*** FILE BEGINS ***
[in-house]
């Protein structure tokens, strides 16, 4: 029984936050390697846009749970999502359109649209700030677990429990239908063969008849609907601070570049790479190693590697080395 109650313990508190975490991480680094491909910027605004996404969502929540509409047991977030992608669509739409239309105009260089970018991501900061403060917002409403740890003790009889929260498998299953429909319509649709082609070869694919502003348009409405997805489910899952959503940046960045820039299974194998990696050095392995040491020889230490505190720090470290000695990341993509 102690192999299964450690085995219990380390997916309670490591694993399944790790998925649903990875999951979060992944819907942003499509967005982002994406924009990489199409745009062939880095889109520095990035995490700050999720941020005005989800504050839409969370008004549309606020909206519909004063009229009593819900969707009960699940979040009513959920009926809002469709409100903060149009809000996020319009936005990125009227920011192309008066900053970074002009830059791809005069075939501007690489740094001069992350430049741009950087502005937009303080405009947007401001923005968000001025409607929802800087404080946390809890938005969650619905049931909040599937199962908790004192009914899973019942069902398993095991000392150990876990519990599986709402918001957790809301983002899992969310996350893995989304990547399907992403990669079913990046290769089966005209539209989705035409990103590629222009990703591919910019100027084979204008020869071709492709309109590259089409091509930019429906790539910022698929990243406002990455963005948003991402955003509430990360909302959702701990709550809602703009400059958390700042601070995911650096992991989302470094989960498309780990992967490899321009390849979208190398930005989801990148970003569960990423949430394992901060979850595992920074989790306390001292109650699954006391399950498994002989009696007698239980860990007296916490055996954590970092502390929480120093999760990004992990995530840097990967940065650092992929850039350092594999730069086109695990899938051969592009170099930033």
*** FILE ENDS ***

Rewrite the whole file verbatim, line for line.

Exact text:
[in-house]
């Protein structure tokens, strides 16, 4: 029984936050390697846009749970999502359109649209700030677990429990239908063969008849609907601070570049790479190693590697080395 109650313990508190975490991480680094491909910027605004996404969502929540509409047991977030992608669509739409239309105009260089970018991501900061403060917002409403740890003790009889929260498998299953429909319509649709082609070869694919502003348009409405997805489910899952959503940046960045820039299974194998990696050095392995040491020889230490505190720090470290000695990341993509 102690192999299964450690085995219990380390997916309670490591694993399944790790998925649903990875999951979060992944819907942003499509967005982002994406924009990489199409745009062939880095889109520095990035995490700050999720941020005005989800504050839409969370008004549309606020909206519909004063009229009593819900969707009960699940979040009513959920009926809002469709409100903060149009809000996020319009936005990125009227920011192309008066900053970074002009830059791809005069075939501007690489740094001069992350430049741009950087502005937009303080405009947007401001923005968000001025409607929802800087404080946390809890938005969650619905049931909040599937199962908790004192009914899973019942069902398993095991000392150990876990519990599986709402918001957790809301983002899992969310996350893995989304990547399907992403990669079913990046290769089966005209539209989705035409990103590629222009990703591919910019100027084979204008020869071709492709309109590259089409091509930019429906790539910022698929990243406002990455963005948003991402955003509430990360909302959702701990709550809602703009400059958390700042601070995911650096992991989302470094989960498309780990992967490899321009390849979208190398930005989801990148970003569960990423949430394992901060979850595992920074989790306390001292109650699954006391399950498994002989009696007698239980860990007296916490055996954590970092502390929480120093999760990004992990995530840097990967940065650092992929850039350092594999730069086109695990899938051969592009170099930033």